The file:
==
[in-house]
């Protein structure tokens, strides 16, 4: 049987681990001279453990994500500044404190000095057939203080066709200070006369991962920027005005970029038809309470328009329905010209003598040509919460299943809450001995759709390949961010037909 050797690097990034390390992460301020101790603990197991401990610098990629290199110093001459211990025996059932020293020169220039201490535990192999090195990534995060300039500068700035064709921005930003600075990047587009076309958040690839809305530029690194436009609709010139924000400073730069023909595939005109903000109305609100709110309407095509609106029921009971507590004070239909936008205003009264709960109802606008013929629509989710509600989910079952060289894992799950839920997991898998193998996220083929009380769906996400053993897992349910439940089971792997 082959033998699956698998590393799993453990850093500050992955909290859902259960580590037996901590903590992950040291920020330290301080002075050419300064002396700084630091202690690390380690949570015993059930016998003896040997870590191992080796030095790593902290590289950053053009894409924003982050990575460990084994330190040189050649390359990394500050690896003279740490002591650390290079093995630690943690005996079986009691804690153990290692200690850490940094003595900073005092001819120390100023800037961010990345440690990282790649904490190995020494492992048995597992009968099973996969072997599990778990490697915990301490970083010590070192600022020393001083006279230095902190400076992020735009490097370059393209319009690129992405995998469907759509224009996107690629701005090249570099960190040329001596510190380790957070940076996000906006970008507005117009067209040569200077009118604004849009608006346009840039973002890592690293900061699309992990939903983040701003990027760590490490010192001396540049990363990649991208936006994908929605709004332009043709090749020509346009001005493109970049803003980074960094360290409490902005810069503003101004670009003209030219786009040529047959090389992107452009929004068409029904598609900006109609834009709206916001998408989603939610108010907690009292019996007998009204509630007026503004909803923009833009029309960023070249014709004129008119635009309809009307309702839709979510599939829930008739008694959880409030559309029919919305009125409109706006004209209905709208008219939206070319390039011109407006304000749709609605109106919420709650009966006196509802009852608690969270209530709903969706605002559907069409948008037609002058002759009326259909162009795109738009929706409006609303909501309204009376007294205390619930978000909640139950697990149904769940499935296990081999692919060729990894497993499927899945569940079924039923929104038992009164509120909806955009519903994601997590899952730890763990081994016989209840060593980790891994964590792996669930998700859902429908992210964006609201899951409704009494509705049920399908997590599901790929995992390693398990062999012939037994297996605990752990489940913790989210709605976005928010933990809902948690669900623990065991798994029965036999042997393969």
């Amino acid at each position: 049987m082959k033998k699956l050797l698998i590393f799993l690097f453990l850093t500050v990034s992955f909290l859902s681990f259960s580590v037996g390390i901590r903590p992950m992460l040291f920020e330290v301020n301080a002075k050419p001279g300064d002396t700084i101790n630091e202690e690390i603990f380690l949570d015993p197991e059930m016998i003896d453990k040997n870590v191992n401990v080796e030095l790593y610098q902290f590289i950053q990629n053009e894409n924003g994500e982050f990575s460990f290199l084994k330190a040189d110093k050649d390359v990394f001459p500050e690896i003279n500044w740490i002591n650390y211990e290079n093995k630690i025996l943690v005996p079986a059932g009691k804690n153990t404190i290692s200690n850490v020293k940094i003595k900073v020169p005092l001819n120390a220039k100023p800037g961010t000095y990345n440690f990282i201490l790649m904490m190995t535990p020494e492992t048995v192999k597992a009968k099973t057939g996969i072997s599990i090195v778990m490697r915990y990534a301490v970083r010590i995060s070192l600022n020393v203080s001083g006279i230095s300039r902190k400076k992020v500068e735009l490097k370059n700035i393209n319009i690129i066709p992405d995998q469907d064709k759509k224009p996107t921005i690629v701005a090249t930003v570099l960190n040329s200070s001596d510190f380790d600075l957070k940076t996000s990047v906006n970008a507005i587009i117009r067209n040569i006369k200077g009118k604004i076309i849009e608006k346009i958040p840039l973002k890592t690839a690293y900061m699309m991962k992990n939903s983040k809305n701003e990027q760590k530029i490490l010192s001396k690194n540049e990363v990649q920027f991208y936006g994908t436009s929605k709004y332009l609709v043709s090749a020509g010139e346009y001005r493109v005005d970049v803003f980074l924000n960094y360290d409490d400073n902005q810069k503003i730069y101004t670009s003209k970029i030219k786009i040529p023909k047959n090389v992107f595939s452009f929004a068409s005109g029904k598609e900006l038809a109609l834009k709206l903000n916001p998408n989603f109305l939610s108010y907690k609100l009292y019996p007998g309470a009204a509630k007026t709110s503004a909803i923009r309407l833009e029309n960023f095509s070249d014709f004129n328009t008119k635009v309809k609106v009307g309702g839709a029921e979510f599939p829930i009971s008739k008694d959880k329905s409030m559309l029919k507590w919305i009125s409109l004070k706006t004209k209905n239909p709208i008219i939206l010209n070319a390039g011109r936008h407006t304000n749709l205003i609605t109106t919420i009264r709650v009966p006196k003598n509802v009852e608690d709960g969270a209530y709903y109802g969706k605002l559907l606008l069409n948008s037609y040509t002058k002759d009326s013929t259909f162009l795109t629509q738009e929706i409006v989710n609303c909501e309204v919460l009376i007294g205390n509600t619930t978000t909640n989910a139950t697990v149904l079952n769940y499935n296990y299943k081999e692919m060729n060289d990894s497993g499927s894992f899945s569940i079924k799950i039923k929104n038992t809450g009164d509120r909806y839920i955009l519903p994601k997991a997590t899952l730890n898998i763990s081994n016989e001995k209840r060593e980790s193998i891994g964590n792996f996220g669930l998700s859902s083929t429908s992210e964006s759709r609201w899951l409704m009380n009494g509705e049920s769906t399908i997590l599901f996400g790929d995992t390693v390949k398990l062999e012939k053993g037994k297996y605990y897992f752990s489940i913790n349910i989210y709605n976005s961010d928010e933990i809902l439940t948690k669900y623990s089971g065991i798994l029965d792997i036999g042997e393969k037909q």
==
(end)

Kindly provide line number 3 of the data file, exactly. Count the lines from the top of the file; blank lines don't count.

């Amino acid at each position: 049987m082959k033998k699956l050797l698998i590393f799993l690097f453990l850093t500050v990034s992955f909290l859902s681990f259960s580590v037996g390390i901590r903590p992950m992460l040291f920020e330290v301020n301080a002075k050419p001279g300064d002396t700084i101790n630091e202690e690390i603990f380690l949570d015993p197991e059930m016998i003896d453990k040997n870590v191992n401990v080796e030095l790593y610098q902290f590289i950053q990629n053009e894409n924003g994500e982050f990575s460990f290199l084994k330190a040189d110093k050649d390359v990394f001459p500050e690896i003279n500044w740490i002591n650390y211990e290079n093995k630690i025996l943690v005996p079986a059932g009691k804690n153990t404190i290692s200690n850490v020293k940094i003595k900073v020169p005092l001819n120390a220039k100023p800037g961010t000095y990345n440690f990282i201490l790649m904490m190995t535990p020494e492992t048995v192999k597992a009968k099973t057939g996969i072997s599990i090195v778990m490697r915990y990534a301490v970083r010590i995060s070192l600022n020393v203080s001083g006279i230095s300039r902190k400076k992020v500068e735009l490097k370059n700035i393209n319009i690129i066709p992405d995998q469907d064709k759509k224009p996107t921005i690629v701005a090249t930003v570099l960190n040329s200070s001596d510190f380790d600075l957070k940076t996000s990047v906006n970008a507005i587009i117009r067209n040569i006369k200077g009118k604004i076309i849009e608006k346009i958040p840039l973002k890592t690839a690293y900061m699309m991962k992990n939903s983040k809305n701003e990027q760590k530029i490490l010192s001396k690194n540049e990363v990649q920027f991208y936006g994908t436009s929605k709004y332009l609709v043709s090749a020509g010139e346009y001005r493109v005005d970049v803003f980074l924000n960094y360290d409490d400073n902005q810069k503003i730069y101004t670009s003209k970029i030219k786009i040529p023909k047959n090389v992107f595939s452009f929004a068409s005109g029904k598609e900006l038809a109609l834009k709206l903000n916001p998408n989603f109305l939610s108010y907690k609100l009292y019996p007998g309470a009204a509630k007026t709110s503004a909803i923009r309407l833009e029309n960023f095509s070249d014709f004129n328009t008119k635009v309809k609106v009307g309702g839709a029921e979510f599939p829930i009971s008739k008694d959880k329905s409030m559309l029919k507590w919305i009125s409109l004070k706006t004209k209905n239909p709208i008219i939206l010209n070319a390039g011109r936008h407006t304000n749709l205003i609605t109106t919420i009264r709650v009966p006196k003598n509802v009852e608690d709960g969270a209530y709903y109802g969706k605002l559907l606008l069409n948008s037609y040509t002058k002759d009326s013929t259909f162009l795109t629509q738009e929706i409006v989710n609303c909501e309204v919460l009376i007294g205390n509600t619930t978000t909640n989910a139950t697990v149904l079952n769940y499935n296990y299943k081999e692919m060729n060289d990894s497993g499927s894992f899945s569940i079924k799950i039923k929104n038992t809450g009164d509120r909806y839920i955009l519903p994601k997991a997590t899952l730890n898998i763990s081994n016989e001995k209840r060593e980790s193998i891994g964590n792996f996220g669930l998700s859902s083929t429908s992210e964006s759709r609201w899951l409704m009380n009494g509705e049920s769906t399908i997590l599901f996400g790929d995992t390693v390949k398990l062999e012939k053993g037994k297996y605990y897992f752990s489940i913790n349910i989210y709605n976005s961010d928010e933990i809902l439940t948690k669900y623990s089971g065991i798994l029965d792997i036999g042997e393969k037909q």